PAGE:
KENNEL CLUB LAUNCHES NEW HEART SCHEME FOR CAVALIER KING CHARLES SPANIELS SUPPORTED BY VETERINARY CARDIOVASCULAR SOCIETY
New health scheme set to improve heart health for Cavaliers
A new heart scheme for the Cavalier King Charles Spaniel has been launched by the Kennel Club (KC) in consultation with Cavalier King Charles Spaniel breed clubs and supported by the Veterinary Cardiovascular Society (VCS).
The Kennel Club heart scheme for Cavalier King Charles Spaniels, which is the first collaboration between all parties involved, has been developed to reduce the prevalence of Mitral Valve Disease (MVD), a deadly heart disorder that affects a significant number of Cavaliers in the UK alone.
The new scheme will assess dogs using a grading system which can advise owners if their dog is affected by heart disease and provide guidance to breeders on how to lower the risk of producing affected puppies, potentially improving the health and welfare of these breeds for generations to come.
The assessment, which initially will be carried out in groups by specially-trained cardiologists, involves using a stethoscope to listen to the dog’s heart for signs of a murmur and checking the valves with an echocardiograph scan. Assessors, who are all specially-trained cardiologists, then use a pre-defined protocol to grade the dog. The scheme will be supported by advice which will enable breeders to understand the grade for their dogs in terms of risk when considering breeding.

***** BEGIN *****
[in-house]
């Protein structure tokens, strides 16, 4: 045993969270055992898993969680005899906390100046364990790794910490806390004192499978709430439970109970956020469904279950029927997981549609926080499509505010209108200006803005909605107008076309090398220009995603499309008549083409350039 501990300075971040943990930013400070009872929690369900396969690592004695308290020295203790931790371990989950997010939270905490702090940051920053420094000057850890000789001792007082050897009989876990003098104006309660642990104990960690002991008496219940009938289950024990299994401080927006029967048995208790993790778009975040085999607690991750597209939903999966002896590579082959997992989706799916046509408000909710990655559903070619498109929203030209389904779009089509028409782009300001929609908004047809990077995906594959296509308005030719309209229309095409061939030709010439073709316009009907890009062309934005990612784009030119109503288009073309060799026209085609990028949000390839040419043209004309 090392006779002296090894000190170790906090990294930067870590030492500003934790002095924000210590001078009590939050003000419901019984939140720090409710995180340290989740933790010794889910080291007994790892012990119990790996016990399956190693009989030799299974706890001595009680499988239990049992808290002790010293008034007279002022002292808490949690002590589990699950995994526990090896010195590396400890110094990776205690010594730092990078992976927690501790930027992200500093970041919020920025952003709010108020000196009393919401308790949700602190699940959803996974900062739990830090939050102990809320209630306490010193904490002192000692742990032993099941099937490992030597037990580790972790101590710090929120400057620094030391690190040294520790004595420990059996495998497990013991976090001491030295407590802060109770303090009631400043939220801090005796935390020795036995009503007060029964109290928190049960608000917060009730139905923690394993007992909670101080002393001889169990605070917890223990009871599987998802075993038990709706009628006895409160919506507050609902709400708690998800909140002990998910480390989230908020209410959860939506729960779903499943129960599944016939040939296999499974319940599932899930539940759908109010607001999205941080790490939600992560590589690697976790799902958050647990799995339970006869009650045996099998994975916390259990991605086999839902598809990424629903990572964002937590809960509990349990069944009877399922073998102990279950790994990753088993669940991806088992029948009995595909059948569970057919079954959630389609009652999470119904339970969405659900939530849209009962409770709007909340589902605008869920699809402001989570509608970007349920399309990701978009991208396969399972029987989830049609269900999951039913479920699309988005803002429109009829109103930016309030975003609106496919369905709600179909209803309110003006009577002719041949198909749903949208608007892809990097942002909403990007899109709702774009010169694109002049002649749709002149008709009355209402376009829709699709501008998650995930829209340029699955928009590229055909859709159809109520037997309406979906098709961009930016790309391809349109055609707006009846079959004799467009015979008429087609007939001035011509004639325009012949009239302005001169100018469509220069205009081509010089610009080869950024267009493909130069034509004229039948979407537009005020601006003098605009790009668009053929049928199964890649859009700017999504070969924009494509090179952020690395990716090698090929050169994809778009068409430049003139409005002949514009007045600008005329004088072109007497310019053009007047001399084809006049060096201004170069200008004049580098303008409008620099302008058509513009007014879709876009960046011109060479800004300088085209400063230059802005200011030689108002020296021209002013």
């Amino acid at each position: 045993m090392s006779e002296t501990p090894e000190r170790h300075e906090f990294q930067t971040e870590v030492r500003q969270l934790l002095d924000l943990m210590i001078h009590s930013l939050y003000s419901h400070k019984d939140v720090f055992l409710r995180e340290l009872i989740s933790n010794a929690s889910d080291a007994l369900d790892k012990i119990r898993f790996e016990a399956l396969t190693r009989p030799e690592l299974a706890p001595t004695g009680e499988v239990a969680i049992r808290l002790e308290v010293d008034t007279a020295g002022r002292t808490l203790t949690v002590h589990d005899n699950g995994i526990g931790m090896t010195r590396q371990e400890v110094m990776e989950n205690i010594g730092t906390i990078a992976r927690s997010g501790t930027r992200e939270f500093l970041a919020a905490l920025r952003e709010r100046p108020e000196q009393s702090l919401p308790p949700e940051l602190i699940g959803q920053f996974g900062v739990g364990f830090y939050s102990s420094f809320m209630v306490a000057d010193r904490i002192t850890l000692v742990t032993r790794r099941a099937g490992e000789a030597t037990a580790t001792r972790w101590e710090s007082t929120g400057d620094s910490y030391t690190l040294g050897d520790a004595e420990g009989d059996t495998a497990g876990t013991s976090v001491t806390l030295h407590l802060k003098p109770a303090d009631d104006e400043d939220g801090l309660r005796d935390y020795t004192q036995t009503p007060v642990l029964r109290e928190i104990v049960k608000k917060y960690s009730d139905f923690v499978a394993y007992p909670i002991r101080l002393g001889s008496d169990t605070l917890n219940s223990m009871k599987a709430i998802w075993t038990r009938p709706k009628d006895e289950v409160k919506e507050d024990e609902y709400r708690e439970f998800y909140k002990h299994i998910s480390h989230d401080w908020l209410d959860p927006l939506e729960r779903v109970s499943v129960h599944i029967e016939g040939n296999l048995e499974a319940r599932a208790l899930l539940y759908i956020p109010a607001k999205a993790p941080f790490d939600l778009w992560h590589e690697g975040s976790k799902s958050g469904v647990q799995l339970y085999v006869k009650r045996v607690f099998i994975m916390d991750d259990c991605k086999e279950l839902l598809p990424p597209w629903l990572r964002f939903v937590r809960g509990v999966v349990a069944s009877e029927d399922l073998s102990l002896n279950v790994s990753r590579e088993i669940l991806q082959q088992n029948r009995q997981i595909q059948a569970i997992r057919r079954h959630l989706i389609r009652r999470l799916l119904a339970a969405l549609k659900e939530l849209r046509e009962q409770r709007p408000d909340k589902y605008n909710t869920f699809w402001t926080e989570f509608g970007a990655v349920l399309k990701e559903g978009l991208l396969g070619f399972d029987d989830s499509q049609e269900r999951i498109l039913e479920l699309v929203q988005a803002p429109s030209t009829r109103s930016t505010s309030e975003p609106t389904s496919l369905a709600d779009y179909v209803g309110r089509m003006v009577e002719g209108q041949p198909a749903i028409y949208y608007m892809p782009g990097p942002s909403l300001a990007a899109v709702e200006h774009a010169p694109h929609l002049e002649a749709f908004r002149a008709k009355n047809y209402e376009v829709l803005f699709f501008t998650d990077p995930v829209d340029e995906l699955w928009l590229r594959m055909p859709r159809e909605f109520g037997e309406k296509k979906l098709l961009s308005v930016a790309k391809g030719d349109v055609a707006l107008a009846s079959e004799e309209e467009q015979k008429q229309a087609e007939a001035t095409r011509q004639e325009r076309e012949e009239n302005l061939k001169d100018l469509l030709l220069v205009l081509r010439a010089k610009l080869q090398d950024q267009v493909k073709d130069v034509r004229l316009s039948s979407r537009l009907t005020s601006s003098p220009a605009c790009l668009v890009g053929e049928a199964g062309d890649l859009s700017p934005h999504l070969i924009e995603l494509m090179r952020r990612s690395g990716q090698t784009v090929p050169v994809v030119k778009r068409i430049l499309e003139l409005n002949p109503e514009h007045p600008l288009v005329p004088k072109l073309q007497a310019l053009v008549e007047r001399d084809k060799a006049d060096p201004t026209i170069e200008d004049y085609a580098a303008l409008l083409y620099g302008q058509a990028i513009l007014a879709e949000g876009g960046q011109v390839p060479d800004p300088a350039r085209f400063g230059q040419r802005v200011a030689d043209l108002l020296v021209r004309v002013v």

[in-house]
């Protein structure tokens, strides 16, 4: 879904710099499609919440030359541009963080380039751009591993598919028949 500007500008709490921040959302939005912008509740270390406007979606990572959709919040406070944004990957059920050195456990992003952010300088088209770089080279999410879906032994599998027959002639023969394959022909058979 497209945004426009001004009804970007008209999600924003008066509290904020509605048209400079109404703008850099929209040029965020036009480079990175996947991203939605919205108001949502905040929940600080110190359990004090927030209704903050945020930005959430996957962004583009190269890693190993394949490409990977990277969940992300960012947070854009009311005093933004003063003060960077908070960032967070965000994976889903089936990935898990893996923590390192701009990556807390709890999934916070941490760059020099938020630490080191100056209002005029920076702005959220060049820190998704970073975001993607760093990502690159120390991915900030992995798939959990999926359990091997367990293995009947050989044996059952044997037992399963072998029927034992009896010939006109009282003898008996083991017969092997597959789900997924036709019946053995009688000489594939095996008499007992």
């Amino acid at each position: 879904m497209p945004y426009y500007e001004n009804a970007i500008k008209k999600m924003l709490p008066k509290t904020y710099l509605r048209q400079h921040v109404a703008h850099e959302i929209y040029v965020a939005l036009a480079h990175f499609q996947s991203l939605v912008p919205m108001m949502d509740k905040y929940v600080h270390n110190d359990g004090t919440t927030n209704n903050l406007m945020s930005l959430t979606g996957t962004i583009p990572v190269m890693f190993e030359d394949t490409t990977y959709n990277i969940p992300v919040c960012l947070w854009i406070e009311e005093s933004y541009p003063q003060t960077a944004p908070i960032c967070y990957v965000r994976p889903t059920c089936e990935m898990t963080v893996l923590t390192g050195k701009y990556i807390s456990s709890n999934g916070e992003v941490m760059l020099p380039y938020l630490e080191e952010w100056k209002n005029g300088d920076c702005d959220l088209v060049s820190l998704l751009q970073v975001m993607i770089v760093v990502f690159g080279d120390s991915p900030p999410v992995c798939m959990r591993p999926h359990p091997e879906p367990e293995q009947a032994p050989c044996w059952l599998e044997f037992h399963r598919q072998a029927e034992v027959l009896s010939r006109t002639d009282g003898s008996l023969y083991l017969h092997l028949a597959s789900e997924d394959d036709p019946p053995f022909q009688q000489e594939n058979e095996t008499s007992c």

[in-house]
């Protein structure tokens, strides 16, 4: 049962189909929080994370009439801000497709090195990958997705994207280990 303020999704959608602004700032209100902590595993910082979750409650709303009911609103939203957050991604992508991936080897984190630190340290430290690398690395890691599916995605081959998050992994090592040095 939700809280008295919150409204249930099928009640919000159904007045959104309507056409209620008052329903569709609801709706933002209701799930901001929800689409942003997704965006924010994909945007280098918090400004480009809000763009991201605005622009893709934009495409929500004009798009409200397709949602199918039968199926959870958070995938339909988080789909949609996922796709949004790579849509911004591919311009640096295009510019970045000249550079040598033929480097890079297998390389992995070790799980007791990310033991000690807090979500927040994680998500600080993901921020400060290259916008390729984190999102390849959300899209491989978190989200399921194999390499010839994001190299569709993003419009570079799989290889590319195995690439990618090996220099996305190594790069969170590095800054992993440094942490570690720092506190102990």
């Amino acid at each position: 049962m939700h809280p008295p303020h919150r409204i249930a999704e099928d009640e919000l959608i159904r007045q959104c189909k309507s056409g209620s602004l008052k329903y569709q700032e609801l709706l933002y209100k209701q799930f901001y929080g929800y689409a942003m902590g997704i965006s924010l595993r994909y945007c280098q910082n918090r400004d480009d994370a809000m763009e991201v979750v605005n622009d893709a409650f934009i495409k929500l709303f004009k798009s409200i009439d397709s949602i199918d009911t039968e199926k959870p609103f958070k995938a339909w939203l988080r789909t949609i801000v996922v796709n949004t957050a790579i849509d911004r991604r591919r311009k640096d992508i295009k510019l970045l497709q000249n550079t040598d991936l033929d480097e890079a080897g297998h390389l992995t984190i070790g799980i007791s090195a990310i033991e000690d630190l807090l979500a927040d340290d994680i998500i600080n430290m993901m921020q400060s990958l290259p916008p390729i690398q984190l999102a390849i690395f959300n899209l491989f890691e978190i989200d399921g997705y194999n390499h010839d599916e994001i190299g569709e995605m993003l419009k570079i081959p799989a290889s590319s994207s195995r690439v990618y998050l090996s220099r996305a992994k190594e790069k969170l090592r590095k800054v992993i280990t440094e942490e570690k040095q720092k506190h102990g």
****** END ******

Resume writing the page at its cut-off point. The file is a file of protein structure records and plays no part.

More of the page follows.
The scheme’s launch, which took place at Annual General Meeting of the Cavalier King Charles Spaniel Club in Derby, provided the opportunity to develop a better understanding of the process behind the scheme, including an assessment demonstration carried out by leading Cardiologist Dave Fisher BVetMed CertSAC CertSAM MRCVS.
Bill Lambert, Senior Health and Welfare Manager at the Kennel Club said: “The Kennel Club is committed to improving the health of this wonderful breed, so we are very pleased to be launching this scheme today. Developing the scheme collaboratively with the VCS and the breed club was crucial and we look forward to working alongside breeders, who we encourage to utilise and support the scheme. It is these people who are making the important decisions that determine the breed’s future and our job as the Kennel Club is to support them and offer them the tools to do this in a way that will improve the breed’s health.”
Sheena Maclaine, who is the Chairman and breed health co-ordinator for the Cavalier King Charles Spaniel Club, said: “We welcome the scheme as an important positive step forward to help improve our breed’s health. We have always recognised our responsibility as caretakers of this breed and having been invited by the Kennel Club to provide insight from the CKCS breed community to support the development of the scheme, we are delighted such progress has been made and will continue to work closely with the Kennel Club and VCS to encourage uptake of the scheme.”
Hannah Stephenson, cardiologist at the VCS, said: “With heart problems being the most prevalent condition in Cavaliers - Mitral Valve Disease is a condition that we see on a daily basis - the scheme is a great step forwards in improving the health of these dogs. Obtaining and centralising the data through this scheme will also go a long way in protecting the health of the breed and contributing to future research.”